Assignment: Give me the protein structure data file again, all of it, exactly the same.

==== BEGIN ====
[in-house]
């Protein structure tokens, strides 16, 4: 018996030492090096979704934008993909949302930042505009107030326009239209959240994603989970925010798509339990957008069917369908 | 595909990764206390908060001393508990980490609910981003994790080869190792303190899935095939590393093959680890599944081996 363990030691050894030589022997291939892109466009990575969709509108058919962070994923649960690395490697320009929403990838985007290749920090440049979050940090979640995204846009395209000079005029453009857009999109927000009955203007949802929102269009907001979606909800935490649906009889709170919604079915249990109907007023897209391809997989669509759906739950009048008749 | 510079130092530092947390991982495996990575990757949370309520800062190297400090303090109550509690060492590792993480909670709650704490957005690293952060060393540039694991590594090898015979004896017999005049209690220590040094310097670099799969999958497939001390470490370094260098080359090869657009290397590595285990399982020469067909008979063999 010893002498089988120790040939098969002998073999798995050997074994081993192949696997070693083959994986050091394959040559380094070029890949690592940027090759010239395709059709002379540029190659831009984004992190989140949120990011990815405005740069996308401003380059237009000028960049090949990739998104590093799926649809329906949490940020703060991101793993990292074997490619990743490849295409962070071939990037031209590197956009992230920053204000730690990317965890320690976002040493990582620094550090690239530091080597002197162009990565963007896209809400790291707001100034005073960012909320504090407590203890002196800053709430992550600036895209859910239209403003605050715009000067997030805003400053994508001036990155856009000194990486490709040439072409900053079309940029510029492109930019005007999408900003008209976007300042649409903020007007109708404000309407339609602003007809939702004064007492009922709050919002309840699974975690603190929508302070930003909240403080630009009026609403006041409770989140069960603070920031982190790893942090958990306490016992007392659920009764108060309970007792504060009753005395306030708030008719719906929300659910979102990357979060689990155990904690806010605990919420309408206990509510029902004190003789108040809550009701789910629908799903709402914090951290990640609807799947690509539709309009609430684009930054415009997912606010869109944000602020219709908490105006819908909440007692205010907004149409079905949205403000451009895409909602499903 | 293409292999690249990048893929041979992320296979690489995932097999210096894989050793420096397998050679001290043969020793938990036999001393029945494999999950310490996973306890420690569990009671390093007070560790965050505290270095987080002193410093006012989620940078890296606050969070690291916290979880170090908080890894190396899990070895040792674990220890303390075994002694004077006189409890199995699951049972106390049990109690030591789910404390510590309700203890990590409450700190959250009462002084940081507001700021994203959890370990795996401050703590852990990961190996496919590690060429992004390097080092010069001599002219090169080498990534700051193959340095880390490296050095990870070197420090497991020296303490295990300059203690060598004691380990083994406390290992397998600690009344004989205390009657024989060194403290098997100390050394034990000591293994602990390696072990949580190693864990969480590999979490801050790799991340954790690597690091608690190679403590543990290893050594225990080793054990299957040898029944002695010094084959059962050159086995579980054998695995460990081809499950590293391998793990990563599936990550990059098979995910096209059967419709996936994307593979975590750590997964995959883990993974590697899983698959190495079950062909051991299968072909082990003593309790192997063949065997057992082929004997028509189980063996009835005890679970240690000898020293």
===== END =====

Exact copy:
[in-house]
């Protein structure tokens, strides 16, 4: 018996030492090096979704934008993909949302930042505009107030326009239209959240994603989970925010798509339990957008069917369908 | 595909990764206390908060001393508990980490609910981003994790080869190792303190899935095939590393093959680890599944081996 363990030691050894030589022997291939892109466009990575969709509108058919962070994923649960690395490697320009929403990838985007290749920090440049979050940090979640995204846009395209000079005029453009857009999109927000009955203007949802929102269009907001979606909800935490649906009889709170919604079915249990109907007023897209391809997989669509759906739950009048008749 | 510079130092530092947390991982495996990575990757949370309520800062190297400090303090109550509690060492590792993480909670709650704490957005690293952060060393540039694991590594090898015979004896017999005049209690220590040094310097670099799969999958497939001390470490370094260098080359090869657009290397590595285990399982020469067909008979063999 010893002498089988120790040939098969002998073999798995050997074994081993192949696997070693083959994986050091394959040559380094070029890949690592940027090759010239395709059709002379540029190659831009984004992190989140949120990011990815405005740069996308401003380059237009000028960049090949990739998104590093799926649809329906949490940020703060991101793993990292074997490619990743490849295409962070071939990037031209590197956009992230920053204000730690990317965890320690976002040493990582620094550090690239530091080597002197162009990565963007896209809400790291707001100034005073960012909320504090407590203890002196800053709430992550600036895209859910239209403003605050715009000067997030805003400053994508001036990155856009000194990486490709040439072409900053079309940029510029492109930019005007999408900003008209976007300042649409903020007007109708404000309407339609602003007809939702004064007492009922709050919002309840699974975690603190929508302070930003909240403080630009009026609403006041409770989140069960603070920031982190790893942090958990306490016992007392659920009764108060309970007792504060009753005395306030708030008719719906929300659910979102990357979060689990155990904690806010605990919420309408206990509510029902004190003789108040809550009701789910629908799903709402914090951290990640609807799947690509539709309009609430684009930054415009997912606010869109944000602020219709908490105006819908909440007692205010907004149409079905949205403000451009895409909602499903 | 293409292999690249990048893929041979992320296979690489995932097999210096894989050793420096397998050679001290043969020793938990036999001393029945494999999950310490996973306890420690569990009671390093007070560790965050505290270095987080002193410093006012989620940078890296606050969070690291916290979880170090908080890894190396899990070895040792674990220890303390075994002694004077006189409890199995699951049972106390049990109690030591789910404390510590309700203890990590409450700190959250009462002084940081507001700021994203959890370990795996401050703590852990990961190996496919590690060429992004390097080092010069001599002219090169080498990534700051193959340095880390490296050095990870070197420090497991020296303490295990300059203690060598004691380990083994406390290992397998600690009344004989205390009657024989060194403290098997100390050394034990000591293994602990390696072990949580190693864990969480590999979490801050790799991340954790690597690091608690190679403590543990290893050594225990080793054990299957040898029944002695010094084959059962050159086995579980054998695995460990081809499950590293391998793990990563599936990550990059098979995910096209059967419709996936994307593979975590750590997964995959883990993974590697899983698959190495079950062909051991299968072909082990003593309790192997063949065997057992082929004997028509189980063996009835005890679970240690000898020293």